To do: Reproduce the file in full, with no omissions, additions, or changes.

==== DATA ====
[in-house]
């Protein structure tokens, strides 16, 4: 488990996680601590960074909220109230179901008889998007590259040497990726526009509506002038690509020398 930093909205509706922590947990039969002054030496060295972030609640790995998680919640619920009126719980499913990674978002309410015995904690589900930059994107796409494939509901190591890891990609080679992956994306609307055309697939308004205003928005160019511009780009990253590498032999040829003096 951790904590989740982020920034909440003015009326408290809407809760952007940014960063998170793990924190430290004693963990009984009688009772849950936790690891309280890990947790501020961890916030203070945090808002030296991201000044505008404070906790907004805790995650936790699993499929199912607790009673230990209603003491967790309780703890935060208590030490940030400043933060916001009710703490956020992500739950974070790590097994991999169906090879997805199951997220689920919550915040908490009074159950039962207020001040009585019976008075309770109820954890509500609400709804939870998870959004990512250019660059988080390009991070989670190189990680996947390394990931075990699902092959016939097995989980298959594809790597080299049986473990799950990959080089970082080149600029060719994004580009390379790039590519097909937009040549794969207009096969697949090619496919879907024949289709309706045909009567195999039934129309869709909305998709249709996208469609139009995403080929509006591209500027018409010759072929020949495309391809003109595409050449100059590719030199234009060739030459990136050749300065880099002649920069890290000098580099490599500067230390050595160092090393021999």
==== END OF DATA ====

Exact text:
[in-house]
């Protein structure tokens, strides 16, 4: 488990996680601590960074909220109230179901008889998007590259040497990726526009509506002038690509020398 930093909205509706922590947990039969002054030496060295972030609640790995998680919640619920009126719980499913990674978002309410015995904690589900930059994107796409494939509901190591890891990609080679992956994306609307055309697939308004205003928005160019511009780009990253590498032999040829003096 951790904590989740982020920034909440003015009326408290809407809760952007940014960063998170793990924190430290004693963990009984009688009772849950936790690891309280890990947790501020961890916030203070945090808002030296991201000044505008404070906790907004805790995650936790699993499929199912607790009673230990209603003491967790309780703890935060208590030490940030400043933060916001009710703490956020992500739950974070790590097994991999169906090879997805199951997220689920919550915040908490009074159950039962207020001040009585019976008075309770109820954890509500609400709804939870998870959004990512250019660059988080390009991070989670190189990680996947390394990931075990699902092959016939097995989980298959594809790597080299049986473990799950990959080089970082080149600029060719994004580009390379790039590519097909937009040549794969207009096969697949090619496919879907024949289709309706045909009567195999039934129309869709909305998709249709996208469609139009995403080929509006591209500027018409010759072929020949495309391809003109595409050449100059590719030199234009060739030459990136050749300065880099002649920069890290000098580099490599500067230390050595160092090393021999």